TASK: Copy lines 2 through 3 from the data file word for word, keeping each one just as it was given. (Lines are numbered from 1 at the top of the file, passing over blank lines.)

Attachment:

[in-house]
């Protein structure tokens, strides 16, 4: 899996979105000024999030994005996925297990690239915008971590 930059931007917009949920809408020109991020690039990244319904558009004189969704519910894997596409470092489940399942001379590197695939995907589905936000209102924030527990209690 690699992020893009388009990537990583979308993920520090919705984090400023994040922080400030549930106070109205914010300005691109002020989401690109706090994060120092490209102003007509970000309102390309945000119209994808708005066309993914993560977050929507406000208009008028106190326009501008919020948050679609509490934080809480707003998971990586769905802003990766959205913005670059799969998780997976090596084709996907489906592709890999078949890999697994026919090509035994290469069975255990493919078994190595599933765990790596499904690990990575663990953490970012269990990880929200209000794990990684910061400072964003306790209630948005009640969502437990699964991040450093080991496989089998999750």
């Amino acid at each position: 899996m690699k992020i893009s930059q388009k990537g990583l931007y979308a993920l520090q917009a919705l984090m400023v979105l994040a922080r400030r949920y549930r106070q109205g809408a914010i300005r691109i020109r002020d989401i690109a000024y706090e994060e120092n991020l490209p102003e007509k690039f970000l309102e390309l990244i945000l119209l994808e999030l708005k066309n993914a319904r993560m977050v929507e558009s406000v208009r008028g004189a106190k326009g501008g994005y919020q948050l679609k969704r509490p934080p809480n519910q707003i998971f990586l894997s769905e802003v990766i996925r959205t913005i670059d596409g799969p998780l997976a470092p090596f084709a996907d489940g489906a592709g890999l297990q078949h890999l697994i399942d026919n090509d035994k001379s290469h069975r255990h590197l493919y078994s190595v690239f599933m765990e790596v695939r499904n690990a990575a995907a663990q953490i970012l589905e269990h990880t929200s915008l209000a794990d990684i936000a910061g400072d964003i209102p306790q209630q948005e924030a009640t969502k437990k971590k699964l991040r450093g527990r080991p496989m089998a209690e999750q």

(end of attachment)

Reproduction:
């Protein structure tokens, strides 16, 4: 899996979105000024999030994005996925297990690239915008971590 930059931007917009949920809408020109991020690039990244319904558009004189969704519910894997596409470092489940399942001379590197695939995907589905936000209102924030527990209690 690699992020893009388009990537990583979308993920520090919705984090400023994040922080400030549930106070109205914010300005691109002020989401690109706090994060120092490209102003007509970000309102390309945000119209994808708005066309993914993560977050929507406000208009008028106190326009501008919020948050679609509490934080809480707003998971990586769905802003990766959205913005670059799969998780997976090596084709996907489906592709890999078949890999697994026919090509035994290469069975255990493919078994190595599933765990790596499904690990990575663990953490970012269990990880929200209000794990990684910061400072964003306790209630948005009640969502437990699964991040450093080991496989089998999750």
């Amino acid at each position: 899996m690699k992020i893009s930059q388009k990537g990583l931007y979308a993920l520090q917009a919705l984090m400023v979105l994040a922080r400030r949920y549930r106070q109205g809408a914010i300005r691109i020109r002020d989401i690109a000024y706090e994060e120092n991020l490209p102003e007509k690039f970000l309102e390309l990244i945000l119209l994808e999030l708005k066309n993914a319904r993560m977050v929507e558009s406000v208009r008028g004189a106190k326009g501008g994005y919020q948050l679609k969704r509490p934080p809480n519910q707003i998971f990586l894997s769905e802003v990766i996925r959205t913005i670059d596409g799969p998780l997976a470092p090596f084709a996907d489940g489906a592709g890999l297990q078949h890999l697994i399942d026919n090509d035994k001379s290469h069975r255990h590197l493919y078994s190595v690239f599933m765990e790596v695939r499904n690990a990575a995907a663990q953490i970012l589905e269990h990880t929200s915008l209000a794990d990684i936000a910061g400072d964003i209102p306790q209630q948005e924030a009640t969502k437990k971590k699964l991040r450093g527990r080991p496989m089998a209690e999750q």